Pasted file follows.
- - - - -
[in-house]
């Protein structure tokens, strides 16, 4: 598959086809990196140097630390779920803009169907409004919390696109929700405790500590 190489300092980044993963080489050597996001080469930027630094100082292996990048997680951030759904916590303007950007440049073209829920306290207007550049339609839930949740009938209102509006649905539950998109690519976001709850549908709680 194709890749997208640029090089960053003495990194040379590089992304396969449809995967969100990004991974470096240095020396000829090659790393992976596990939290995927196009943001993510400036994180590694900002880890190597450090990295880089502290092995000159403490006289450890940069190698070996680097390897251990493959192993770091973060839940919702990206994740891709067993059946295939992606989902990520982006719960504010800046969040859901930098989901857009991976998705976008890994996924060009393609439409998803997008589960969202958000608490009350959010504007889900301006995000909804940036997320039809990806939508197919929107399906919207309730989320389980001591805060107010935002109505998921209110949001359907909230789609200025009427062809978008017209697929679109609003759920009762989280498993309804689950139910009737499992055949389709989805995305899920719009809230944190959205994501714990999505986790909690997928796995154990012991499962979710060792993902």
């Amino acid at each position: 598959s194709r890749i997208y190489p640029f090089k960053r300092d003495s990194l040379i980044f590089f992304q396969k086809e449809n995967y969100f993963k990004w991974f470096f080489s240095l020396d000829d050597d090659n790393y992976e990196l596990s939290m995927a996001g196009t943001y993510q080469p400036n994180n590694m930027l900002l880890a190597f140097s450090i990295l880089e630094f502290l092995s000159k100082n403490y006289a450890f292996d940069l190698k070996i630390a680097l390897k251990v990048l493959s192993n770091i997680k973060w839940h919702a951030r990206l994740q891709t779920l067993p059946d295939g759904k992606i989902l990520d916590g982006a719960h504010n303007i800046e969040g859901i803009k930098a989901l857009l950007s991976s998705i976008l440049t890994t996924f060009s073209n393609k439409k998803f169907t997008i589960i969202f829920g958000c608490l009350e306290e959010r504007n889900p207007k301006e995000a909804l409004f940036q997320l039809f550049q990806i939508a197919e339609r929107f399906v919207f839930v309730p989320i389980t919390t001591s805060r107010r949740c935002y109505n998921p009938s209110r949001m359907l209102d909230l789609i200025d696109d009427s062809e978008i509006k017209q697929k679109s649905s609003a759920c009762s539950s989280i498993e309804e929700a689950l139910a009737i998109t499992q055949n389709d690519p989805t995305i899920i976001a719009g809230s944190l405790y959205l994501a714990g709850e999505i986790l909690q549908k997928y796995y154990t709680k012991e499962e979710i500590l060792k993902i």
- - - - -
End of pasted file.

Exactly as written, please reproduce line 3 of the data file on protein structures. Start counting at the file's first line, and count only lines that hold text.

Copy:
């Amino acid at each position: 598959s194709r890749i997208y190489p640029f090089k960053r300092d003495s990194l040379i980044f590089f992304q396969k086809e449809n995967y969100f993963k990004w991974f470096f080489s240095l020396d000829d050597d090659n790393y992976e990196l596990s939290m995927a996001g196009t943001y993510q080469p400036n994180n590694m930027l900002l880890a190597f140097s450090i990295l880089e630094f502290l092995s000159k100082n403490y006289a450890f292996d940069l190698k070996i630390a680097l390897k251990v990048l493959s192993n770091i997680k973060w839940h919702a951030r990206l994740q891709t779920l067993p059946d295939g759904k992606i989902l990520d916590g982006a719960h504010n303007i800046e969040g859901i803009k930098a989901l857009l950007s991976s998705i976008l440049t890994t996924f060009s073209n393609k439409k998803f169907t997008i589960i969202f829920g958000c608490l009350e306290e959010r504007n889900p207007k301006e995000a909804l409004f940036q997320l039809f550049q990806i939508a197919e339609r929107f399906v919207f839930v309730p989320i389980t919390t001591s805060r107010r949740c935002y109505n998921p009938s209110r949001m359907l209102d909230l789609i200025d696109d009427s062809e978008i509006k017209q697929k679109s649905s609003a759920c009762s539950s989280i498993e309804e929700a689950l139910a009737i998109t499992q055949n389709d690519p989805t995305i899920i976001a719009g809230s944190l405790y959205l994501a714990g709850e999505i986790l909690q549908k997928y796995y154990t709680k012991e499962e979710i500590l060792k993902i």